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Cross posted from Campaign for America's Future ourfuture.org

So much for the "New Washington Consensus on Education".

Education policy, we were told by conservative leaders merely six months ago, was a " redeeming feature" of the Obama administration that would provide DC policy makers with a tranquil eddy amidst the whitewater of American politics.

The New Consensus was forged on the idea that federal policies governing the nation's schools could enforce “tight” restrictions on what we expect public schools to make students and teachers "do," as long as the governing policies remained "loose" about how we make them do it.

The last glimpse of this glorious, technocratic vision slipped out from an embargoed presser in the wee hours of Monday morning, when Secretary of Education Arne Duncan admitted that the once heralded goals of No Child Left Behind were unachievable and that states could blow them off as long as they could persuade a yet-to-be-announced group of peers that they were adhering to a yet-to-be-defined definition of "accountability."

The announcement was in every way a rendering unto the "tight, loose" edicts of the New Washington Consensus. Yet even this vague illusion of a policy -- an administrative excuse, really, for the complete and utter failure of NCLB -- was met with resounding disapproval from all sides in the once still-waters of edu-policy.

Republican education policy leaders had already expressed opposition to waivers with conditions. And Republicans from states with large populations of rural schools have already declared that the Obama "Blueprint"for education policy, which many speculate that Duncan's waiver requirements will draw from, is basically unworkable in their states.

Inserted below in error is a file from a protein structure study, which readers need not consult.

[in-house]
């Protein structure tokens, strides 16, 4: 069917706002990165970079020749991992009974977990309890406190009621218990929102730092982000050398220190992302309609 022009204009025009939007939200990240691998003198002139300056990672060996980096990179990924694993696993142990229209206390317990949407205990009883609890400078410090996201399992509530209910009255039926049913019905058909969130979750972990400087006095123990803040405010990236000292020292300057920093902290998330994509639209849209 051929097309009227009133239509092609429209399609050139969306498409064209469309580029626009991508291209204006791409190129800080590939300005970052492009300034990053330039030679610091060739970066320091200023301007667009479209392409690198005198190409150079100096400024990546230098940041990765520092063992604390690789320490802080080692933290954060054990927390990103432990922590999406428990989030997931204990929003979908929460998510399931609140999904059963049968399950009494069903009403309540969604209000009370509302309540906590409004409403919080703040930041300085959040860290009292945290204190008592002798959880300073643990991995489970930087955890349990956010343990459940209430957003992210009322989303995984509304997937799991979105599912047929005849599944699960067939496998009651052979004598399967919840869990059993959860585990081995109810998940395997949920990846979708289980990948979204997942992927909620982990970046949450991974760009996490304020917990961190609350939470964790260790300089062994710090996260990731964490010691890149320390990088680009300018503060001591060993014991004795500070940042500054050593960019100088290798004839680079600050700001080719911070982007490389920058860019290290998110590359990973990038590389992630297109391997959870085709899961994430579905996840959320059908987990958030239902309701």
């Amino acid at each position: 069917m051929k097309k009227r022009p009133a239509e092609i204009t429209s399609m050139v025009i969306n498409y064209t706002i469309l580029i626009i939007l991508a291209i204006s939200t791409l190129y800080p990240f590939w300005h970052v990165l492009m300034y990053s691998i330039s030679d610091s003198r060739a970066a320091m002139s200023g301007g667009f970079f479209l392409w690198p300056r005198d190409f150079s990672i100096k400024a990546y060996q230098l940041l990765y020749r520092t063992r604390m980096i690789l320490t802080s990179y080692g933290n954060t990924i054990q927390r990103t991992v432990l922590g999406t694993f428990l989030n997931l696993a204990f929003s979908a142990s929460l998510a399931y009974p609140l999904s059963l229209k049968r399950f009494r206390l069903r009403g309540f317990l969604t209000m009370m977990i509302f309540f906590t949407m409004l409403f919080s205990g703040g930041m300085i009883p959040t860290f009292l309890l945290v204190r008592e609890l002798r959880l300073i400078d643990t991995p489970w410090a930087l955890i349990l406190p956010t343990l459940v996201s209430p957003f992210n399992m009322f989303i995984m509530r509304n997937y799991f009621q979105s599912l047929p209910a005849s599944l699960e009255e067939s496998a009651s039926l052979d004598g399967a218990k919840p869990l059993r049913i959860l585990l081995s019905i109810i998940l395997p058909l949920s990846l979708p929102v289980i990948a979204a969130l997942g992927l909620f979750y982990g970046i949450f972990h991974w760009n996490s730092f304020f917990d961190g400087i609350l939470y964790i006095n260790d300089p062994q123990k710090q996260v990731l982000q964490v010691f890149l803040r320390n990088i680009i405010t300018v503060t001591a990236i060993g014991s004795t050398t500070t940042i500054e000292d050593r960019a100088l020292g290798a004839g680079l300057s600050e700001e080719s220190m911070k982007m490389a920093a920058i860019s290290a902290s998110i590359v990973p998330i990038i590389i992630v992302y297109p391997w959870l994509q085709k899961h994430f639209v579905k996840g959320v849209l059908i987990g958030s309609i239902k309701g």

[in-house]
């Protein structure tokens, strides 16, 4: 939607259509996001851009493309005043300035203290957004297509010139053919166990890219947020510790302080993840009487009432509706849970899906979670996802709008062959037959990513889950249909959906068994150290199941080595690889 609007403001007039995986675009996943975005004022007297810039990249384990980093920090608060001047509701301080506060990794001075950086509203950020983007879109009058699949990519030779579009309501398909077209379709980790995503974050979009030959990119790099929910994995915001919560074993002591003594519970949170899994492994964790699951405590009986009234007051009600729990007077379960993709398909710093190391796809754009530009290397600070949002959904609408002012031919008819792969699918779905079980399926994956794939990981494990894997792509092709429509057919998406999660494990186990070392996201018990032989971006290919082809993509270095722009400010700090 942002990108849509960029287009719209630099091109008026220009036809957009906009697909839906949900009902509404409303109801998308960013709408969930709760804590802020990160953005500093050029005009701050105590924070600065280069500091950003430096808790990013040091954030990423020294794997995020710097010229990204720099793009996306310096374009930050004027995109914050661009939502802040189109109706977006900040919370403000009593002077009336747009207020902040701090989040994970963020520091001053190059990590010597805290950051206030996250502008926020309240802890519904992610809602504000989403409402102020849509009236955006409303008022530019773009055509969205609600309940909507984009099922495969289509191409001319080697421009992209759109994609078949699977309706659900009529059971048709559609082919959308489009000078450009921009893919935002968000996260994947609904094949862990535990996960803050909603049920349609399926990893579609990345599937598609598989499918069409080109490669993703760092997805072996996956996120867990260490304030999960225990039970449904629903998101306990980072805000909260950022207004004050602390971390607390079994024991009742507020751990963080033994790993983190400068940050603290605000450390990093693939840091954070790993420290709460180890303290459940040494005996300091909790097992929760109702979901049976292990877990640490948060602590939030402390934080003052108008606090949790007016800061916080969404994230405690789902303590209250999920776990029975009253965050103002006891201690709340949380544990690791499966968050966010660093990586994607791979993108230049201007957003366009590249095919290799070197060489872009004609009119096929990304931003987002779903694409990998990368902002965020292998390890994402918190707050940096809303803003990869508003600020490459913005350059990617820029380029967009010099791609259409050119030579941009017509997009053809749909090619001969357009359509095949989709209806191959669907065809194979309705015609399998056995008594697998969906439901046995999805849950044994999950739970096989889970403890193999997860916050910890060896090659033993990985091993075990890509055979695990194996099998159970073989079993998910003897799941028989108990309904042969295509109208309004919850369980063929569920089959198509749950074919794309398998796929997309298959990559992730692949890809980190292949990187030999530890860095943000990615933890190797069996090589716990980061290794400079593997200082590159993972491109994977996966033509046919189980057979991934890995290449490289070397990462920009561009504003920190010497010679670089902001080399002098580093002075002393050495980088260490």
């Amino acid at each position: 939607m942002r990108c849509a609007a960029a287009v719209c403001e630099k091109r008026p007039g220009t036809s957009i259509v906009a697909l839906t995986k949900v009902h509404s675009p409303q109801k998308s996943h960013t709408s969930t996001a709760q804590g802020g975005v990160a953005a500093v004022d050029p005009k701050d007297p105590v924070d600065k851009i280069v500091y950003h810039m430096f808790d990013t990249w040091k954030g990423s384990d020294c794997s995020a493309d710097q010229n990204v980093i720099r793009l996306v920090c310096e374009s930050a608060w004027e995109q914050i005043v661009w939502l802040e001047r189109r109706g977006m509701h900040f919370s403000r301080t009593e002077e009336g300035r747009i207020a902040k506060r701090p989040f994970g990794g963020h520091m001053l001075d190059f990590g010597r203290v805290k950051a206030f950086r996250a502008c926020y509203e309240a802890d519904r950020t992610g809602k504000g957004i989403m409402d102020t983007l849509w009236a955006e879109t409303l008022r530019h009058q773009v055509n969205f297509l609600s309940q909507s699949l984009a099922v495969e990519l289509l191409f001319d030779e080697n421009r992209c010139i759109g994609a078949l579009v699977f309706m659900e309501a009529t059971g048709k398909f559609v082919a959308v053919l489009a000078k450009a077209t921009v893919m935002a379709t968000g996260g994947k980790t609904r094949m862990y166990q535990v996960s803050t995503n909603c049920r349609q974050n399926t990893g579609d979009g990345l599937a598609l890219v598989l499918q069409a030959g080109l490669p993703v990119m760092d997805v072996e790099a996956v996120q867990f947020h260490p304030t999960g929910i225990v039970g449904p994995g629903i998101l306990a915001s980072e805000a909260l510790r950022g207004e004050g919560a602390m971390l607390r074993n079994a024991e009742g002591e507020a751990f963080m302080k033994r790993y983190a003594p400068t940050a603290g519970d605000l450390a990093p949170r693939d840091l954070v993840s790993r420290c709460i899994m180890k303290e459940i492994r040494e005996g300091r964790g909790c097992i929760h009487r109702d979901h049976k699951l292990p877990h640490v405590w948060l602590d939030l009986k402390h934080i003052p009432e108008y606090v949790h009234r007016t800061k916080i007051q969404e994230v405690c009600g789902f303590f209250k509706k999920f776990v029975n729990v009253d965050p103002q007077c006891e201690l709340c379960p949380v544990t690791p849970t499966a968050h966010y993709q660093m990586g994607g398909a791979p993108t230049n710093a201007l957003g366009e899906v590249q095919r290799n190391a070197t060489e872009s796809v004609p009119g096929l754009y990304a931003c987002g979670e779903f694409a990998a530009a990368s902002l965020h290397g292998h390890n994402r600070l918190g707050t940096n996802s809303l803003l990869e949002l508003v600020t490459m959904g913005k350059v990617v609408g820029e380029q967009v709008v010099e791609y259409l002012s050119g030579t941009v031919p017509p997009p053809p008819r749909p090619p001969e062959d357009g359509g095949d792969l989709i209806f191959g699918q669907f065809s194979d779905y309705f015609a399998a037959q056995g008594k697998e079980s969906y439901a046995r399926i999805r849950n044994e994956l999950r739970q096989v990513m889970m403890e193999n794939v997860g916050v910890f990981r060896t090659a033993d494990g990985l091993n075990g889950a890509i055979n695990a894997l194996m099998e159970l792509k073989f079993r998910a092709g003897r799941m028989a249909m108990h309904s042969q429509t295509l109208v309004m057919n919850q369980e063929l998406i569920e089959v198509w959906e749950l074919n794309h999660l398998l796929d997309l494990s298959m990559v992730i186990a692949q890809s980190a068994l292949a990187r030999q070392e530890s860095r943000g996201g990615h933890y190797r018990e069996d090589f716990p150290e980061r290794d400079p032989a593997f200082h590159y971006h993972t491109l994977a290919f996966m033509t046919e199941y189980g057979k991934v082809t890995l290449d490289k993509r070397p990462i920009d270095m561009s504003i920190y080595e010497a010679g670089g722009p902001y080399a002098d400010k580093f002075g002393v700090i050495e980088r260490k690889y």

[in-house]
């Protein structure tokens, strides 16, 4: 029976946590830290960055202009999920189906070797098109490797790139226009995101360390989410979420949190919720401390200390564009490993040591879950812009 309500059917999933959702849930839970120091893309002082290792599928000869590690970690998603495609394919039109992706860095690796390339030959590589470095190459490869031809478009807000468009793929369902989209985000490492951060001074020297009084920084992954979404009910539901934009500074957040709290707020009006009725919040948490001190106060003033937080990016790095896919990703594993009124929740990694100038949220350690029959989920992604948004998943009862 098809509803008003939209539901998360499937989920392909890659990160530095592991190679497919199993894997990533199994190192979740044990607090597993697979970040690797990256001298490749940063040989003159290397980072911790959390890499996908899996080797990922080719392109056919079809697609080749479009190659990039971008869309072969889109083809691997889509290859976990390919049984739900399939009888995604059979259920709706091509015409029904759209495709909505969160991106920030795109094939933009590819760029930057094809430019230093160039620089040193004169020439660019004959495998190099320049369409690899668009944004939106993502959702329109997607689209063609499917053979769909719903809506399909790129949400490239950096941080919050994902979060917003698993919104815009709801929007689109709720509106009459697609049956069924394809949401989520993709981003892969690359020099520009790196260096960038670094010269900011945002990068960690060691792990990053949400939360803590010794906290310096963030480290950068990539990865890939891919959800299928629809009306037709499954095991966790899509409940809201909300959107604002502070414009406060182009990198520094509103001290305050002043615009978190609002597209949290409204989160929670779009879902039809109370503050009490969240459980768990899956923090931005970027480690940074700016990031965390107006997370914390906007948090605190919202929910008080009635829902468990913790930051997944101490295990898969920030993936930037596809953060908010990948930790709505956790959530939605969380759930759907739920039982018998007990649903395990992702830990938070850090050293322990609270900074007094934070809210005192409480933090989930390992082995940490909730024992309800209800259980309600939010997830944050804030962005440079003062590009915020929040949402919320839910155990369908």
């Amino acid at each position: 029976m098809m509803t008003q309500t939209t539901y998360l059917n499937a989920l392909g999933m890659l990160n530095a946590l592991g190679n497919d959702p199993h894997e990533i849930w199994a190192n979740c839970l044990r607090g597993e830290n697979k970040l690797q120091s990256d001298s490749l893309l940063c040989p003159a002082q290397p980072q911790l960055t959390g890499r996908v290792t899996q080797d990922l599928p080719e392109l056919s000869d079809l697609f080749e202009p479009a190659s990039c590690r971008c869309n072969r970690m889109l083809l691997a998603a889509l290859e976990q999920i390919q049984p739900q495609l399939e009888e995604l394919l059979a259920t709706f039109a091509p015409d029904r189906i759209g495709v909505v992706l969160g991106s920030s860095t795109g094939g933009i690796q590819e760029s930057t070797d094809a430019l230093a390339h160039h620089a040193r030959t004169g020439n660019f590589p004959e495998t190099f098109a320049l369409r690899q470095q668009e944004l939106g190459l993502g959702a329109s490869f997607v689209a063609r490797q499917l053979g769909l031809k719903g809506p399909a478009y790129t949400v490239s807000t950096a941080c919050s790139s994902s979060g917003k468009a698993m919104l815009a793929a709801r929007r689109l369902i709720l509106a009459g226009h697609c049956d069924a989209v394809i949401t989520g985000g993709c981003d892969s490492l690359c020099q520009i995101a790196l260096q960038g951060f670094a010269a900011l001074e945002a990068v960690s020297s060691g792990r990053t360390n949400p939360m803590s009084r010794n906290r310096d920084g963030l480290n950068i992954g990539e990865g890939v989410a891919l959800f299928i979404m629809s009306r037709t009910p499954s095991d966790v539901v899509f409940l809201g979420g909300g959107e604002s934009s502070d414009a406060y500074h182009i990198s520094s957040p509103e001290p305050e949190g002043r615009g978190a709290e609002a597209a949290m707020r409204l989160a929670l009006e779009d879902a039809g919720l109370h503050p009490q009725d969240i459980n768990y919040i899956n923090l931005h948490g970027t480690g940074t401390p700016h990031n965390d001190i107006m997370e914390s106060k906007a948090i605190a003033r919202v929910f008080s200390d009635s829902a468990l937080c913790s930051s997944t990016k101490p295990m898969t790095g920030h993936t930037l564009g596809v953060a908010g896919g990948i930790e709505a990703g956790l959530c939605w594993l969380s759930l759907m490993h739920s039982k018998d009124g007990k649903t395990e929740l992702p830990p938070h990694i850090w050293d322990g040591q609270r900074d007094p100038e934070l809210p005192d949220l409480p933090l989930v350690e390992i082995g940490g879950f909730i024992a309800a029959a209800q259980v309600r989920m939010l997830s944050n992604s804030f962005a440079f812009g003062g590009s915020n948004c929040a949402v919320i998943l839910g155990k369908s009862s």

Even education policy makers in the Democratic party have expressed skepticism about waiving NCLB "growth targets" for specific student populations. And Duncan's announcement generated only tepid expressions of "understanding" of "where Duncan is coming from." This hardly constitutes a strong base for strong-arming policy through a reluctant legislative body.

Secretary Duncan's once-reliable "reform" backers, true champions of the New Consensus, were mostly vehement in their criticism -- slamming it as a "back door" strategy, a grasp for "greater presidential authority," and a "gambit"pleasing no one. It seemed the best support that Duncan could get from the self-anointed reformers would be the incoherent declaration from loyal ally Michelle Rhee that waiving NCLB "accountability" is okay only if the government enforces "rigorous accountability." (Huh?)

And those who've long opposed NCLB were uniformly and unsurprisingly critical of the waiver plan.

So in the place of the New (now Old) Washington Consensus on Education, what we're left with is a truly ungovernable stalemate in which the rudderless ship of state founders on the shoals of entrenched political positions in DC while waves of budget cuts lash at the gunwales and privateers plunder the hold.

Teacher and edu-blogger Doug Noon correctly likens the situation that education policy finds itself in to the "Doom Loop" determining our nation's economic policy:

With a slight adjustment, Paul Krugman’s analysis of the S&P downgrade works for education reform as well.
Krugman:
"1. US debt is downgraded, sparking demands for more ill-advised fiscal austerity
2. Fears that austerity will depress the economy send stocks down
3. Politicians and pundits declare that worries about US solvency are the culprit, even though interest rates have actually plunged
4. This leads to calls for even more ill-advised austerity, which sends us back to #2"
Applied to education reform:
1. US schools are criticized, sparking demands for ill-advised standardized testing
2. Fears that testing is dominating the curriculum send confidence in schools down
3. Politicians and pundits declare that teacher effectiveness is the culprit, even though instruction is focused on tested material
4. This leads to calls for even more ill-advised testing, which sends us back to #2
And back to Krugman for the zinger, “Behold the power of a stupid narrative, which seems impervious to evidence.”
Really, how much of an appetite for this shit do we have?

Apparently, quite a lot. Already, plenty of states have lined up for the chance at a waiver even before the requirements have been spelled out. Short-term grasps at straws, it seems, are what our political leaders are willing to accept.